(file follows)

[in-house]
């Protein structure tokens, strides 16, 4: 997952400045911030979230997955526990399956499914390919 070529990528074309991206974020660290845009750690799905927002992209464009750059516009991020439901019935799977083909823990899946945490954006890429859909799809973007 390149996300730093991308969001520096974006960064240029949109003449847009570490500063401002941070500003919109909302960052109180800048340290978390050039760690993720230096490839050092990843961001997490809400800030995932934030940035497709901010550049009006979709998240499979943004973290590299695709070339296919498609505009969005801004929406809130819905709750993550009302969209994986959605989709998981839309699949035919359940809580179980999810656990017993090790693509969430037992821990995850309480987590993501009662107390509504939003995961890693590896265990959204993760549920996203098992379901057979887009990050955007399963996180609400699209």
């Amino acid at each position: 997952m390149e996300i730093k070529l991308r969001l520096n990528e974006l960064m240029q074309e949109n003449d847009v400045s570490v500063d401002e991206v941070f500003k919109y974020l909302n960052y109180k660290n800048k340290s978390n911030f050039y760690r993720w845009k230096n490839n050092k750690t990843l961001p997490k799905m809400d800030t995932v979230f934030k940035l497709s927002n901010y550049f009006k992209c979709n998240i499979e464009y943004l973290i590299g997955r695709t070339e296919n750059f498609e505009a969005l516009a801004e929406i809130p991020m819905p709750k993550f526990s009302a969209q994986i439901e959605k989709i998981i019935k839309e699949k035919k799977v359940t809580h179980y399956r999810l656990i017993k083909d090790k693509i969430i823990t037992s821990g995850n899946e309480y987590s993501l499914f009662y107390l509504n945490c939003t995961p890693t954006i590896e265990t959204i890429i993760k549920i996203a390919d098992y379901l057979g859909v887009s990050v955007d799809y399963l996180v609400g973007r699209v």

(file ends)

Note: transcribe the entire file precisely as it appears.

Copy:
[in-house]
């Protein structure tokens, strides 16, 4: 997952400045911030979230997955526990399956499914390919 070529990528074309991206974020660290845009750690799905927002992209464009750059516009991020439901019935799977083909823990899946945490954006890429859909799809973007 390149996300730093991308969001520096974006960064240029949109003449847009570490500063401002941070500003919109909302960052109180800048340290978390050039760690993720230096490839050092990843961001997490809400800030995932934030940035497709901010550049009006979709998240499979943004973290590299695709070339296919498609505009969005801004929406809130819905709750993550009302969209994986959605989709998981839309699949035919359940809580179980999810656990017993090790693509969430037992821990995850309480987590993501009662107390509504939003995961890693590896265990959204993760549920996203098992379901057979887009990050955007399963996180609400699209």
């Amino acid at each position: 997952m390149e996300i730093k070529l991308r969001l520096n990528e974006l960064m240029q074309e949109n003449d847009v400045s570490v500063d401002e991206v941070f500003k919109y974020l909302n960052y109180k660290n800048k340290s978390n911030f050039y760690r993720w845009k230096n490839n050092k750690t990843l961001p997490k799905m809400d800030t995932v979230f934030k940035l497709s927002n901010y550049f009006k992209c979709n998240i499979e464009y943004l973290i590299g997955r695709t070339e296919n750059f498609e505009a969005l516009a801004e929406i809130p991020m819905p709750k993550f526990s009302a969209q994986i439901e959605k989709i998981i019935k839309e699949k035919k799977v359940t809580h179980y399956r999810l656990i017993k083909d090790k693509i969430i823990t037992s821990g995850n899946e309480y987590s993501l499914f009662y107390l509504n945490c939003t995961p890693t954006i590896e265990t959204i890429i993760k549920i996203a390919d098992y379901l057979g859909v887009s990050v955007d799809y399963l996180v609400g973007r699209v």